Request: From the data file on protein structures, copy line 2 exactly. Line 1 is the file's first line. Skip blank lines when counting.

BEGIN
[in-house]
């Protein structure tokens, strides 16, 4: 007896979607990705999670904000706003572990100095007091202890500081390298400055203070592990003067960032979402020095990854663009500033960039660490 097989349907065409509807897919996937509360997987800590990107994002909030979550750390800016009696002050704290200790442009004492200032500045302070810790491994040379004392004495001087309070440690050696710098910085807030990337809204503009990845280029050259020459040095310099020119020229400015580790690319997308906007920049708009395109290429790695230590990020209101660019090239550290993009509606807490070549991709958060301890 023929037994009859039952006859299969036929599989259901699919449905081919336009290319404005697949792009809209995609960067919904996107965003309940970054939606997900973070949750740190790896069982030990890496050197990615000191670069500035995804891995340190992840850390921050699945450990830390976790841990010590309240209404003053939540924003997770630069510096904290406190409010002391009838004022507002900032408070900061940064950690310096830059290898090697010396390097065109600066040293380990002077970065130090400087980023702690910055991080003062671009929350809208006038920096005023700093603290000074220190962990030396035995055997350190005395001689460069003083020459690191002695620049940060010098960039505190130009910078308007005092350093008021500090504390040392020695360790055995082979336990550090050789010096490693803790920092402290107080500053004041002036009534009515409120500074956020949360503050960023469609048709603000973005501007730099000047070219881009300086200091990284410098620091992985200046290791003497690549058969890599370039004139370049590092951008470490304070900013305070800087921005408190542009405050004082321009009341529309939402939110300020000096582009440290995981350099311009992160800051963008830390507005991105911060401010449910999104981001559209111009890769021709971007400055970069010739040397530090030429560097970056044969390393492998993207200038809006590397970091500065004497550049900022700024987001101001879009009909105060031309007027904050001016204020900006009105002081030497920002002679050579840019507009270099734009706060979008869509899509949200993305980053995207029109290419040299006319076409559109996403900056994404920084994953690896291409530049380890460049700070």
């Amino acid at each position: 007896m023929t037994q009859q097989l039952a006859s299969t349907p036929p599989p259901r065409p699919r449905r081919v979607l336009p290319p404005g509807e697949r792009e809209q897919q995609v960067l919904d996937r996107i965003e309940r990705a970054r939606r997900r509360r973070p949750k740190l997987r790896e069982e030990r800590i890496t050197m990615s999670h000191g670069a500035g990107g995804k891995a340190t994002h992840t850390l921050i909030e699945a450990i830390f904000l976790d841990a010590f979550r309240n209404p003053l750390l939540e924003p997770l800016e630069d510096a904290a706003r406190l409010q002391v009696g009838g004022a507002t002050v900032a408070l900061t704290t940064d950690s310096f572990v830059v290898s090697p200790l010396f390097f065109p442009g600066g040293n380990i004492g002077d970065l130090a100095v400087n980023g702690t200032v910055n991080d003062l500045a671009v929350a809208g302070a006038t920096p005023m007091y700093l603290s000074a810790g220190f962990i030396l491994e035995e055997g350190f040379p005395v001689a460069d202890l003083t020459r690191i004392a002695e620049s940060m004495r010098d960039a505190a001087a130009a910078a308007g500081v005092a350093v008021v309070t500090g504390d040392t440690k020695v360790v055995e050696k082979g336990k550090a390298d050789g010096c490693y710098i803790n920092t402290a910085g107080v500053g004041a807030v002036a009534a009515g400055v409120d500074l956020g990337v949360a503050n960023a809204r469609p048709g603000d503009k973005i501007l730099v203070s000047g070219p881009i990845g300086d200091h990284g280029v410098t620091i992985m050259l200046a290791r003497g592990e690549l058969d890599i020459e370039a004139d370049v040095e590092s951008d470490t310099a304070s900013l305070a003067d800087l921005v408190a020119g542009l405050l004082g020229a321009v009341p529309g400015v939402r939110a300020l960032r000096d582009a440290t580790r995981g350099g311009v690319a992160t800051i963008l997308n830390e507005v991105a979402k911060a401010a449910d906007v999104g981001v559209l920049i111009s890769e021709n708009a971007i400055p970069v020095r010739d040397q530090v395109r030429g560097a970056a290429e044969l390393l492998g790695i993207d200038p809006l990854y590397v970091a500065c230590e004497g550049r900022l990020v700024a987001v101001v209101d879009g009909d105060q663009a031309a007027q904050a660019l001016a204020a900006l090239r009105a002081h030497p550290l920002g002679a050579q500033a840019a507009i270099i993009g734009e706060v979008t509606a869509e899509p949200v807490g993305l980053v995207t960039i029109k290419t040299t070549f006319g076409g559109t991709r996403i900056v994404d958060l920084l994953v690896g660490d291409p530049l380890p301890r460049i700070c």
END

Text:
């Protein structure tokens, strides 16, 4: 007896979607990705999670904000706003572990100095007091202890500081390298400055203070592990003067960032979402020095990854663009500033960039660490 097989349907065409509807897919996937509360997987800590990107994002909030979550750390800016009696002050704290200790442009004492200032500045302070810790491994040379004392004495001087309070440690050696710098910085807030990337809204503009990845280029050259020459040095310099020119020229400015580790690319997308906007920049708009395109290429790695230590990020209101660019090239550290993009509606807490070549991709958060301890 023929037994009859039952006859299969036929599989259901699919449905081919336009290319404005697949792009809209995609960067919904996107965003309940970054939606997900973070949750740190790896069982030990890496050197990615000191670069500035995804891995340190992840850390921050699945450990830390976790841990010590309240209404003053939540924003997770630069510096904290406190409010002391009838004022507002900032408070900061940064950690310096830059290898090697010396390097065109600066040293380990002077970065130090400087980023702690910055991080003062671009929350809208006038920096005023700093603290000074220190962990030396035995055997350190005395001689460069003083020459690191002695620049940060010098960039505190130009910078308007005092350093008021500090504390040392020695360790055995082979336990550090050789010096490693803790920092402290107080500053004041002036009534009515409120500074956020949360503050960023469609048709603000973005501007730099000047070219881009300086200091990284410098620091992985200046290791003497690549058969890599370039004139370049590092951008470490304070900013305070800087921005408190542009405050004082321009009341529309939402939110300020000096582009440290995981350099311009992160800051963008830390507005991105911060401010449910999104981001559209111009890769021709971007400055970069010739040397530090030429560097970056044969390393492998993207200038809006590397970091500065004497550049900022700024987001101001879009009909105060031309007027904050001016204020900006009105002081030497920002002679050579840019507009270099734009706060979008869509899509949200993305980053995207029109290419040299006319076409559109996403900056994404920084994953690896291409530049380890460049700070």